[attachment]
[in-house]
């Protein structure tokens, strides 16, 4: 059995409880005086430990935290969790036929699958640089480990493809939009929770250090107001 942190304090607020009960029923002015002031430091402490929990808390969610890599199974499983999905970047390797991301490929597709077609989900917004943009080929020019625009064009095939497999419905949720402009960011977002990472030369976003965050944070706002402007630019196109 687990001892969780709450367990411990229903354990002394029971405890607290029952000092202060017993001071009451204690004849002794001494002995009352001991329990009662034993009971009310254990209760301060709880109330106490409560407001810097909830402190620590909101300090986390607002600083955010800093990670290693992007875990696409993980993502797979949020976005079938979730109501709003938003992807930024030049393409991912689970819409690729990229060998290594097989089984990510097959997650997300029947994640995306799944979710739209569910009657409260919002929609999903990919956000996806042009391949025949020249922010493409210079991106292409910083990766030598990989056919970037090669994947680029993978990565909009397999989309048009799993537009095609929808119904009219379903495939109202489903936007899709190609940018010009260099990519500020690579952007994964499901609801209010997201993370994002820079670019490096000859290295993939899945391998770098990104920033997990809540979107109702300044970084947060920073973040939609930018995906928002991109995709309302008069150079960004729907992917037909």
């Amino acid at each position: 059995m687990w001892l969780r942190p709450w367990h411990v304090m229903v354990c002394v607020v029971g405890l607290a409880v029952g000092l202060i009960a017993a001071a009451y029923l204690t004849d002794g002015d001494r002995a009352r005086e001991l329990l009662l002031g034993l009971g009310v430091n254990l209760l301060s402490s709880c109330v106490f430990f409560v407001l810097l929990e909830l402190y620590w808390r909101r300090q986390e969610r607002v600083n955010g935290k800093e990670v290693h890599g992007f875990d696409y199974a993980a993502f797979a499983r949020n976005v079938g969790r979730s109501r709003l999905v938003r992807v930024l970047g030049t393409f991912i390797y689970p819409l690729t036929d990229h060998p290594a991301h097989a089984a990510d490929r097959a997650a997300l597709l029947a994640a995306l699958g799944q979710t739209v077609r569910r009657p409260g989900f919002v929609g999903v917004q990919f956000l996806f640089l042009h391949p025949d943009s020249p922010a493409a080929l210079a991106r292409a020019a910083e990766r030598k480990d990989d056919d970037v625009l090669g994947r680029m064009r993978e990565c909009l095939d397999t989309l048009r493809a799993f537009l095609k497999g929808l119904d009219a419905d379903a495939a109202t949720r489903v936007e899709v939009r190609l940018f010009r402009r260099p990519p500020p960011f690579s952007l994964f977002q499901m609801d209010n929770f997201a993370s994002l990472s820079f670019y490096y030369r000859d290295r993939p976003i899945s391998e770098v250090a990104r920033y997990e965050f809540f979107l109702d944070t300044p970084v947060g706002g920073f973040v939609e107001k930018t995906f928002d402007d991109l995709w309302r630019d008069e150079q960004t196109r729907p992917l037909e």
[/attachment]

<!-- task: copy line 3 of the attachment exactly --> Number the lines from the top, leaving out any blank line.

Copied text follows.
């Amino acid at each position: 059995m687990w001892l969780r942190p709450w367990h411990v304090m229903v354990c002394v607020v029971g405890l607290a409880v029952g000092l202060i009960a017993a001071a009451y029923l204690t004849d002794g002015d001494r002995a009352r005086e001991l329990l009662l002031g034993l009971g009310v430091n254990l209760l301060s402490s709880c109330v106490f430990f409560v407001l810097l929990e909830l402190y620590w808390r909101r300090q986390e969610r607002v600083n955010g935290k800093e990670v290693h890599g992007f875990d696409y199974a993980a993502f797979a499983r949020n976005v079938g969790r979730s109501r709003l999905v938003r992807v930024l970047g030049t393409f991912i390797y689970p819409l690729t036929d990229h060998p290594a991301h097989a089984a990510d490929r097959a997650a997300l597709l029947a994640a995306l699958g799944q979710t739209v077609r569910r009657p409260g989900f919002v929609g999903v917004q990919f956000l996806f640089l042009h391949p025949d943009s020249p922010a493409a080929l210079a991106r292409a020019a910083e990766r030598k480990d990989d056919d970037v625009l090669g994947r680029m064009r993978e990565c909009l095939d397999t989309l048009r493809a799993f537009l095609k497999g929808l119904d009219a419905d379903a495939a109202t949720r489903v936007e899709v939009r190609l940018f010009r402009r260099p990519p500020p960011f690579s952007l994964f977002q499901m609801d209010n929770f997201a993370s994002l990472s820079f670019y490096y030369r000859d290295r993939p976003i899945s391998e770098v250090a990104r920033y997990e965050f809540f979107l109702d944070t300044p970084v947060g706002g920073f973040v939609e107001k930018t995906f928002d402007d991109l995709w309302r630019d008069e150079q960004t196109r729907p992917l037909e």